Trinity Forest addresses drainage issues with new bunker lining

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  • Trinity Forest

    Trinity Forest has addressed some issues it was facing with bunker drainage

  • Trinity Forest

    Lining from Capillary Concrete means the bunkers can drain without penetrating the landfill cap beneath

  • Trinity Forest

    Thirty of the course’s 80 bunkers now have Capillary Concrete installed

  • Trinity Forest

    The firm showed the club’s team how to install and manage the liner, so they can do it on their own timescale

Richard Humphreys
By Richard Humphreys

Trinity Forest Golf Club in Dallas, Texas, has addressed landfill-related drainage issues with the help of bunker lining firm Capillary Concrete.

The course, a Coore & Crenshaw design that opened in 2016 and the venue for the PGA Tour’s AT&T Byron Nelson event in 2018, was built on a former dumping ground, which had been capped in the process of environmental remediation. This cap has presented some drainage difficulties for the club.

Kasey Kauff, director of grounds at Trinity Forest, said: “The landfill is capped with clay, which was designed not to allow water to penetrate, and which we are not allowed to cut into at all. That's why the course has no trees – the roots would penetrate the cap – or water features. The whole golf course was built with fill placed on top of the cap.

“The bunker bases are at grade level, and below them is the cap. This became a major problem for us: the impermeable clay cap stopped the bunkers from draining, and after any significant rains, we had waterlogged bunkers. But we couldn't drain them in the normal way, because we are not allowed to go into the cap.”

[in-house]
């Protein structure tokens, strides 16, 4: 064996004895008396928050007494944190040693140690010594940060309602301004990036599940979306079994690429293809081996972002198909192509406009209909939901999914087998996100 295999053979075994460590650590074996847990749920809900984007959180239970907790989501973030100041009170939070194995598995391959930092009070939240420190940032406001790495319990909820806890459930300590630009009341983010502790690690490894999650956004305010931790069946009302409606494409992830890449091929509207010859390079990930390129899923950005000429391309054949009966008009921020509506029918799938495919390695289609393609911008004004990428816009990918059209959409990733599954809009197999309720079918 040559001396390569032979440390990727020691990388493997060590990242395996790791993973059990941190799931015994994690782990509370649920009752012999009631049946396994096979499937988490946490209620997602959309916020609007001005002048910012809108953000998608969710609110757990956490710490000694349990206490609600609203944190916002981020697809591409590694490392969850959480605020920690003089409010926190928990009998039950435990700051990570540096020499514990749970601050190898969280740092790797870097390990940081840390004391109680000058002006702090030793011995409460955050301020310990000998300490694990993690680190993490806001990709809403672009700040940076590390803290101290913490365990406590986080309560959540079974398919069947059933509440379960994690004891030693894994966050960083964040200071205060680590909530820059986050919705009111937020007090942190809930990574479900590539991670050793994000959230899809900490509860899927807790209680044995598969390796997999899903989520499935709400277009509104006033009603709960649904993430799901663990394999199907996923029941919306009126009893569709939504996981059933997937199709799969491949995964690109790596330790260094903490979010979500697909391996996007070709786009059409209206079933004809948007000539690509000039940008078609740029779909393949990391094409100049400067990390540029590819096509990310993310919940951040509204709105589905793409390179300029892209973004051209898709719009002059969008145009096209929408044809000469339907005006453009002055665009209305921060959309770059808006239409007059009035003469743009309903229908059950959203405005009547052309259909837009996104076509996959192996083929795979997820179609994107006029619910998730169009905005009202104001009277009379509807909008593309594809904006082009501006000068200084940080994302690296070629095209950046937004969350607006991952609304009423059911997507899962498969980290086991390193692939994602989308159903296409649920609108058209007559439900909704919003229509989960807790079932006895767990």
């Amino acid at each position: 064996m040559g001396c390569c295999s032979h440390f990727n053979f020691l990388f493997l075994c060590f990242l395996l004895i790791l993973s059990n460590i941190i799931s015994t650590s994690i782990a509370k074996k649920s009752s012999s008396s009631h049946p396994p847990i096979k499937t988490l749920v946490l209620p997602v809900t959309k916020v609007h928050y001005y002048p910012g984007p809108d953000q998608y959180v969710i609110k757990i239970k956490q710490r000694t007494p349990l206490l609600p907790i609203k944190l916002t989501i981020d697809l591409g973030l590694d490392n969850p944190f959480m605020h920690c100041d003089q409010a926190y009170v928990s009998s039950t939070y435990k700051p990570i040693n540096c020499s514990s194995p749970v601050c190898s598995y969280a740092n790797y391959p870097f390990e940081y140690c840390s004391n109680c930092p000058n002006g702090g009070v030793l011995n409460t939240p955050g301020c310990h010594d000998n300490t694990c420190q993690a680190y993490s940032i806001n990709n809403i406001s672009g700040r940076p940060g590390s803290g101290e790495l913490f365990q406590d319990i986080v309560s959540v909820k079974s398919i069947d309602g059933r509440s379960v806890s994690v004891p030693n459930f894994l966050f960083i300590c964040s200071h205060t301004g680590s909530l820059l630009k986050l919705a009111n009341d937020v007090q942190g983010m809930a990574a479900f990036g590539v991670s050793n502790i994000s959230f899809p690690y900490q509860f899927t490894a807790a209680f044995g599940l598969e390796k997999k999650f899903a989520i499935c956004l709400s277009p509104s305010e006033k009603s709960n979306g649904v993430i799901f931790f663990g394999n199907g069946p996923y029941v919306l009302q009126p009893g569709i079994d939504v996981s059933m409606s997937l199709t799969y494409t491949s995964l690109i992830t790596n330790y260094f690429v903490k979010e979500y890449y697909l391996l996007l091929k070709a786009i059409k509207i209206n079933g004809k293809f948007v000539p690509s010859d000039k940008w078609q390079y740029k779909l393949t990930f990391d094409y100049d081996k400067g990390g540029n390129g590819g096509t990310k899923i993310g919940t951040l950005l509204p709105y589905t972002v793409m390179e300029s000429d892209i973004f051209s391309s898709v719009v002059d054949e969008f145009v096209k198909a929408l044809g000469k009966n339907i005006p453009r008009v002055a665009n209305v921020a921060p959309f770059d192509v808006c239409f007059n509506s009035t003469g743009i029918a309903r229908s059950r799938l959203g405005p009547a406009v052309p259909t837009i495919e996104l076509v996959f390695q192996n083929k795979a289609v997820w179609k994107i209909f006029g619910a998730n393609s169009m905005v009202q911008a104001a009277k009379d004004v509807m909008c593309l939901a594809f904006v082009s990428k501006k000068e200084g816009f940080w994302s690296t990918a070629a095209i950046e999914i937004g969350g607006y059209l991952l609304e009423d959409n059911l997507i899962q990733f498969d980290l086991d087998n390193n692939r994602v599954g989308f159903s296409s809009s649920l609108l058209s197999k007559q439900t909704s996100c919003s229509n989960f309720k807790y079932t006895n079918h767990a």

Following a visit by Ted Fist of Capillary Concrete, Kauff realised the bunker lining technology could solve the club’s drainage issues.

“Although we cannot put traditional drains under the bunkers, we are able to put flat tile on the base of the bunkers – in other words, right on top of the cap – and then lay Capillary Concrete on top of that. We can't lower the bunker floor, so that does mean players are standing fractionally higher in the bunker than before, but that doesn't really make any difference,” said Kauff.

The Capillary Concrete team, and Mark Creighton of distributor Ewing Irrigation, showed Trinity Forest staff how to install and manage the Capillary Concrete product. “The ability to do it ourselves was what made Capillary Concrete especially attractive to me,” said Kauff. “It meant I could do it when I wanted, not on someone else’s schedule. If it rains, and we can’t install, that doesn’t matter, we do something else that day. If we had a contractor, we’d be paying for downtime.”

Of the course’s 80 bunkers, 30 now have Capillary Concrete installed. “We had an inch and a half of rain very recently,” said Kauff. “One of the bunkers we did last year has a severely steep face, but there was no washout at all.”

The changes are barely perceptible to golfers. Coore & Crenshaw’s bunker building specialist Jeff Bradley recently visited Trinity Forest and played golf with Kauff. “He didn’t say a thing!” said Kauff.

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